• And we can face a growing disconnect between what we are held responsible for and what we hold authority and voice over, and with more and more of what we do taken out of our hands, as far as even day-to-day decisions about it are made – but with us still responsible for all of the consequences.
• Workplace demands and pressures can change, and once collegial teams that have always worked together very smoothly can break apart and be replaced as old team members move on and new ones join in, who might have very different goals and agendas and ways of doing things, and ways of communicating.

This just lists a few of the possibilities of how a workplace and work environment can change and not always for the best. And on top of that, I add the possibilities of challenge to the entire business and its realizable potential for maintaining profitability, where as a worst case that can mean staff reductions as less profitable areas are trimmed back or cut out for financial, cash flow and liquidity reasons.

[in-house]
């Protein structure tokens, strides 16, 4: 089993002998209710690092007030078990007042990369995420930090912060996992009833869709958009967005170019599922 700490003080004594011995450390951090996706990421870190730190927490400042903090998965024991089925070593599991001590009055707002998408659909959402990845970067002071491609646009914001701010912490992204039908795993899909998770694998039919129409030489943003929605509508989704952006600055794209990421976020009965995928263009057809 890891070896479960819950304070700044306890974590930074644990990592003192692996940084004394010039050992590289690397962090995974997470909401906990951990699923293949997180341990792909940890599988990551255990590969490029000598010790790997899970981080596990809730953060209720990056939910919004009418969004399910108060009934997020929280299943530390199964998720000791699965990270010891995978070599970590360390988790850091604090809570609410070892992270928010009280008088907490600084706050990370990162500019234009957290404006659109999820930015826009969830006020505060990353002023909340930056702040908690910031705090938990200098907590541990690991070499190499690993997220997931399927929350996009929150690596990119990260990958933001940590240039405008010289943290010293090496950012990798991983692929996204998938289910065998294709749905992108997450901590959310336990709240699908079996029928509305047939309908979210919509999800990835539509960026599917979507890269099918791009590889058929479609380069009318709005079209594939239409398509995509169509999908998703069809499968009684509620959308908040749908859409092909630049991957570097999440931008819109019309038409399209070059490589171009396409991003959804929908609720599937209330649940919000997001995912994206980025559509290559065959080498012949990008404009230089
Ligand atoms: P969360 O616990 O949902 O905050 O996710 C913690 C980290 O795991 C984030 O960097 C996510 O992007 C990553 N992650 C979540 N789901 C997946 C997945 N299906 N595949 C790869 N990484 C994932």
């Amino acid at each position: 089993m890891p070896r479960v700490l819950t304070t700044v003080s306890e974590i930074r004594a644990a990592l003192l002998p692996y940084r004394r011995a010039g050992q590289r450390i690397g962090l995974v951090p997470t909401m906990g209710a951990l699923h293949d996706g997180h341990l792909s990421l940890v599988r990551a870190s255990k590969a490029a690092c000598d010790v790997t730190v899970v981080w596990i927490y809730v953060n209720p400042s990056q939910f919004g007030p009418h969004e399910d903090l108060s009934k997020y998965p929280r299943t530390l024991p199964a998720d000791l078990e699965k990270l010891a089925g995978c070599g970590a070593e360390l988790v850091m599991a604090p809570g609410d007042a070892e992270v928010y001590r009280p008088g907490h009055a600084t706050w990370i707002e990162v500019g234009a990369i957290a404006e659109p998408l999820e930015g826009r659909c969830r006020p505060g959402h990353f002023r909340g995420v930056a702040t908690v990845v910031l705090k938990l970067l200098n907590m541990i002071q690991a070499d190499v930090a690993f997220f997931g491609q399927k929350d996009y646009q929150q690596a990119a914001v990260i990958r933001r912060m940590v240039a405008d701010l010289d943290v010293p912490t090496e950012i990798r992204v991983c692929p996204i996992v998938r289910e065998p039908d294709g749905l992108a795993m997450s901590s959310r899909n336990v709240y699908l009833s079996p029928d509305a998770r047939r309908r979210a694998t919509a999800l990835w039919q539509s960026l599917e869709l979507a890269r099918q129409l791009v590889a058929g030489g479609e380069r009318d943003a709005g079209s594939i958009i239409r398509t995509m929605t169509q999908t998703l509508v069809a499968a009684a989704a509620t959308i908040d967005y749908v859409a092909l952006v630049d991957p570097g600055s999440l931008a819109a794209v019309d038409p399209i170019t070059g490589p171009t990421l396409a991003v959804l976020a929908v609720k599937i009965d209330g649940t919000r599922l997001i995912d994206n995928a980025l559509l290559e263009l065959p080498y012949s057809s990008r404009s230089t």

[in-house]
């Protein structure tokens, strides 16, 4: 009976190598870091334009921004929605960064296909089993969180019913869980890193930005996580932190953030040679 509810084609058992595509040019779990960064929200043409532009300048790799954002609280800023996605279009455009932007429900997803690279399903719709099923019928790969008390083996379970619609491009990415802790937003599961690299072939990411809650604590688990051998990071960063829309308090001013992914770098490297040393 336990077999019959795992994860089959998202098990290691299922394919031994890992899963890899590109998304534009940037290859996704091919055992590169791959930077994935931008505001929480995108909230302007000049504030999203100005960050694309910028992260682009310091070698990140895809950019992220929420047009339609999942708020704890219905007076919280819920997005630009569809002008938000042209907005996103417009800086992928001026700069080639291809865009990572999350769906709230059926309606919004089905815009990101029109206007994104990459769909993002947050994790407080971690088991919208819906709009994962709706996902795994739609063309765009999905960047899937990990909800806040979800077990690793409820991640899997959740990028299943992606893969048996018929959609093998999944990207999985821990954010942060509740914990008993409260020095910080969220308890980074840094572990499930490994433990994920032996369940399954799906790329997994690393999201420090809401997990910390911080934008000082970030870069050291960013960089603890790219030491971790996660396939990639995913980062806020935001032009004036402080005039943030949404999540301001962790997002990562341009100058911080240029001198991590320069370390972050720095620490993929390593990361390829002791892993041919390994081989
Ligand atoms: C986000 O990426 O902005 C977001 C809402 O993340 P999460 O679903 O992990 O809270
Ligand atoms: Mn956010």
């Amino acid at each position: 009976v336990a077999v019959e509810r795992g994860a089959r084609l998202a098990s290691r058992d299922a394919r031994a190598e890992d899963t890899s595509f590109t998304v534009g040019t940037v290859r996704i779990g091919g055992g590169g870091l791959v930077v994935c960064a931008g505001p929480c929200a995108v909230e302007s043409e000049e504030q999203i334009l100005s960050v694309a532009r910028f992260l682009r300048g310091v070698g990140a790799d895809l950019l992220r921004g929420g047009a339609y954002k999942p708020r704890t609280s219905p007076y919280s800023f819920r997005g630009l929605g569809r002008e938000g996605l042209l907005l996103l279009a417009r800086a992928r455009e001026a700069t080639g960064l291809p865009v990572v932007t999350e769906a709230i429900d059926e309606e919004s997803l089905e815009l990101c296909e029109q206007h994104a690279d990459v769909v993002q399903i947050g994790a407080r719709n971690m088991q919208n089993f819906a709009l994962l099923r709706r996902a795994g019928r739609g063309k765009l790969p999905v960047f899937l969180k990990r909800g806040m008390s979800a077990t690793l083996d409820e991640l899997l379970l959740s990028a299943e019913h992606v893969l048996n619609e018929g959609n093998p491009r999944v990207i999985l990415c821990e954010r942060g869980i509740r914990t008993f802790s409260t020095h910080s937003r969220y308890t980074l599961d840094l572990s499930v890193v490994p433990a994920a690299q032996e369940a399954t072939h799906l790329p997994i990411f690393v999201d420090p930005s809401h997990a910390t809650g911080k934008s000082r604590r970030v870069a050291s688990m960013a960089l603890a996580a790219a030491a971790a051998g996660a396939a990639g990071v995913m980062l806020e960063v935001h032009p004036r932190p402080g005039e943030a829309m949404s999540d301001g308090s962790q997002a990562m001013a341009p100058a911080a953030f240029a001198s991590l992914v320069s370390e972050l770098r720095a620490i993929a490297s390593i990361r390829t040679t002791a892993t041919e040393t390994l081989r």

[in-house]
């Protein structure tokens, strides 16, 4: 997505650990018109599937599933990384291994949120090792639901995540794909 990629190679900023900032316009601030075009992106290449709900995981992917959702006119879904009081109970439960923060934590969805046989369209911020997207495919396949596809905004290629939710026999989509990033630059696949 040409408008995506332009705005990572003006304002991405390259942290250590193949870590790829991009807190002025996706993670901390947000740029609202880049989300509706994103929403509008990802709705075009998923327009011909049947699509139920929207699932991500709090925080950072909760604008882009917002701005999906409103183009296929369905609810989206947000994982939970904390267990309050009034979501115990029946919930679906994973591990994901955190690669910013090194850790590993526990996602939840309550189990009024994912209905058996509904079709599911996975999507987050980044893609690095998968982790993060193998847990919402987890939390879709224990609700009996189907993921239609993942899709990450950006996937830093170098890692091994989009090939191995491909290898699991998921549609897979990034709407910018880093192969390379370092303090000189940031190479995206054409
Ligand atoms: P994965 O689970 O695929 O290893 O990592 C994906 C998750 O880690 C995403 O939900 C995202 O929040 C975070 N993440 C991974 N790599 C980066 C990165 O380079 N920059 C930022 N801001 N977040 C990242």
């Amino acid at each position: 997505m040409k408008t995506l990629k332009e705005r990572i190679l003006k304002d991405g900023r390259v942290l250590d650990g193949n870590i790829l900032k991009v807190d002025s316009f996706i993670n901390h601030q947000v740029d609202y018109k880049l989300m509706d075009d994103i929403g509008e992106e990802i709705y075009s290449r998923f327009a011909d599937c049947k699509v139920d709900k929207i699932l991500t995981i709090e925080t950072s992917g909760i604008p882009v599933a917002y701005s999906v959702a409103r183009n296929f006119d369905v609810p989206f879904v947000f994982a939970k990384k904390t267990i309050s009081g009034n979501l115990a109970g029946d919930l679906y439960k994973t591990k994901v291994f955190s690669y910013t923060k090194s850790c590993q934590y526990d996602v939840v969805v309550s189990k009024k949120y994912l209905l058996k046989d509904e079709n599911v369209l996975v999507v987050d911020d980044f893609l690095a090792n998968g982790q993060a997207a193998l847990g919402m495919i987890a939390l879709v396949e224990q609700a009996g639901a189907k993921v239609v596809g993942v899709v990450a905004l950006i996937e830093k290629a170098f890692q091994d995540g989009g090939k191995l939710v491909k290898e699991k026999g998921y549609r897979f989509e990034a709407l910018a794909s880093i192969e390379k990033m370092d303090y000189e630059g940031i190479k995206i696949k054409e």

All of these points: all of these possibilities hold at least a few critically important points in common. And one that arises in particular significance in the context of this series, is the need for greater awareness of our work and its evolving context.

Change, and in both its positive and negative forms can arise suddenly and disruptively and without real warning. But most of the time, at least in retrospect, it turns out that there were indicators of what was to come and certainly for the negative possibilities there. To focus on the possibility of downsizing, that is a move that is almost never taken by a business without some warning signs and for all to see. Consider for example how a business can at least slowly, gradually drift into difficulty because of:

• A progressive loss of market share, that might or might not stem from their failure to keep what they offer compellingly relevant to the market,
• Or from overall market shrinkage where the same market share or even an increase there might still mean less business transacted – fewer sales, smaller sales or both and less revenue and profit generated, and with time a need for staff “right-sizing.”